I was born on March 7, 1951 in Bethesda, Maryland at the National Naval Medical Center. At that time, my dad was serving at the Pentagon as an officer in the U. S. Navy. Our family resided in Falls Church, Virginia (a D. C. suburb) on and off for nine years while Pop served in different capacities at the Pentagon.
While growing up, we also resided in San Diego, California, Newport, Rhode Island, and Ottawa, Canada. Military families move around quite a bit, and we were no exception. To some degree this is tough on kids, but then you learn to adapt, accept changes, and learn about new places, etc. So, in short, I felt that our nomadic lifestyle was beneficial rather than detrimental
I was diagnosed with Moebius Syndrome at age five. I had plastic surgery performed at that age at the Naval Medical Center to place a surgical “sling” fashioned from my leg tissue which ran under my lower lip; this was done to correct my drooling problem. Otherwise, I have had no other surgeries. I’m also blessed to be in good health.
I do not recall feeling especially alone with respect to my having Moebius, or wondering if there were any other people “out there” with it. I was basically a normal kid who was happy with the way he was. Having said that, I don’t believe I would have elected to have smile surgery had it been available in the 1950’s or 1960’s! I’m definitely not interested in it today. After all, I’ve lived over half my life, and have no desire to alter my appearance. Like Popeye said, “I yam what I yam” (or some such thing!).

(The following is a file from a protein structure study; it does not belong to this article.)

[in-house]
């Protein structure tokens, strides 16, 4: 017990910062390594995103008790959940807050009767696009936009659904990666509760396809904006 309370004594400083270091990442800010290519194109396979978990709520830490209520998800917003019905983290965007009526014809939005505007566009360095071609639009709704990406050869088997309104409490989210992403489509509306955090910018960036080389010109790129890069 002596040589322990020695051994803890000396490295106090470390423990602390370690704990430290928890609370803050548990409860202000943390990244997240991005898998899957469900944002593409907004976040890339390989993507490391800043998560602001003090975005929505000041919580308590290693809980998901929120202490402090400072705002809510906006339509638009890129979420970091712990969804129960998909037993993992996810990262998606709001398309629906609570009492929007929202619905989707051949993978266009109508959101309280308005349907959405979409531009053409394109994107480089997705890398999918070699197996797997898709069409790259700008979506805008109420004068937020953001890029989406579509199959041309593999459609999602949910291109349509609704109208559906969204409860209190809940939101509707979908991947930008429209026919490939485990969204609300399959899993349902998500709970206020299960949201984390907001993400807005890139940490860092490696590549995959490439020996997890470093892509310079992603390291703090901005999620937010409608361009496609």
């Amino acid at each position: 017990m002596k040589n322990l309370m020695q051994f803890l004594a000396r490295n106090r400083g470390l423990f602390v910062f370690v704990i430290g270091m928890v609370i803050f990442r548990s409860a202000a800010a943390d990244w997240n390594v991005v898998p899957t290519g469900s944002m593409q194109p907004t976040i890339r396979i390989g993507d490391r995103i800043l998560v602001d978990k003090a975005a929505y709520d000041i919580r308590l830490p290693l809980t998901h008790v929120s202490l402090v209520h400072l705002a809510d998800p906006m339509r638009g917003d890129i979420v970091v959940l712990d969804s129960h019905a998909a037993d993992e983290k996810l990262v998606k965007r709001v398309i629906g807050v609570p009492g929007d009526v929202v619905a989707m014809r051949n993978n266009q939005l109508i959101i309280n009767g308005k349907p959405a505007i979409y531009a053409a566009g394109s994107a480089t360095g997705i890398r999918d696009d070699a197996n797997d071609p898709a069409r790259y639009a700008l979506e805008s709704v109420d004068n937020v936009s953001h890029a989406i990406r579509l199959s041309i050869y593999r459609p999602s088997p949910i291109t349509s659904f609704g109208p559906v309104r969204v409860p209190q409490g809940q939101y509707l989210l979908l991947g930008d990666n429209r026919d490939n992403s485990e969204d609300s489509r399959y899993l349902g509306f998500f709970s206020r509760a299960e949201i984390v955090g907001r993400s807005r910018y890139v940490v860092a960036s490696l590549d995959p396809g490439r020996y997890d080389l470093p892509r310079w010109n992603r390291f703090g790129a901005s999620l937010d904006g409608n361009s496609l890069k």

However, I had issues with bullies and teasing! I believe that’s something that I share with every other adult who has Moebius. Undoubtedly, it was one of the worst aspects of the whole experience! Some of those kids were so nasty and relentless!
When I was 14, Pop retired from the Navy and we relocated to Lafayette, Louisiana (near my paents’ small hometown). I entered high school there, and went on to attend what is now the University of Louisiana at Lafayette, graduating in 1974. In 1981, my employer at the time transferred me to the Houston corporate office. Within a few years I had earned a masters’ degree at the University of Houston and had started working in the City of Houston Human Resources Department, where I am still employed. I also married (and subsequently divorced) in that same period.
My sister Anne Broussard, a nursing professor, sent me an article from a nursing journal in 1995 which was essentially an advertisement for the Moebius Syndrome Foundation (MSF) and support network. I was soon in touch with Vicki McCarrell (current president of the MSF) and began receiving their newsletter, speaking/communicating with others having Moebius, etc. I attended my first Moebius conference in 1998 – it was truly an emotional, eye-opening experience! I’ve attended each conference since, and co-chaired the 2003 conference held here in Texas. I also serve on the MSF board.
Over the past 11 years or so I’ve made many wonderful friends in the Moebius community. I feel as though we are family to an extent. None of us really wants to have Moebius Syndrome, but since there’s nothing we can do to change that, we can certainly deal with the resulting issues and challenges. That’s what the MSF and network are all about; to raise awareness about Moebius and to conduct scientific and medical research into its possible causes.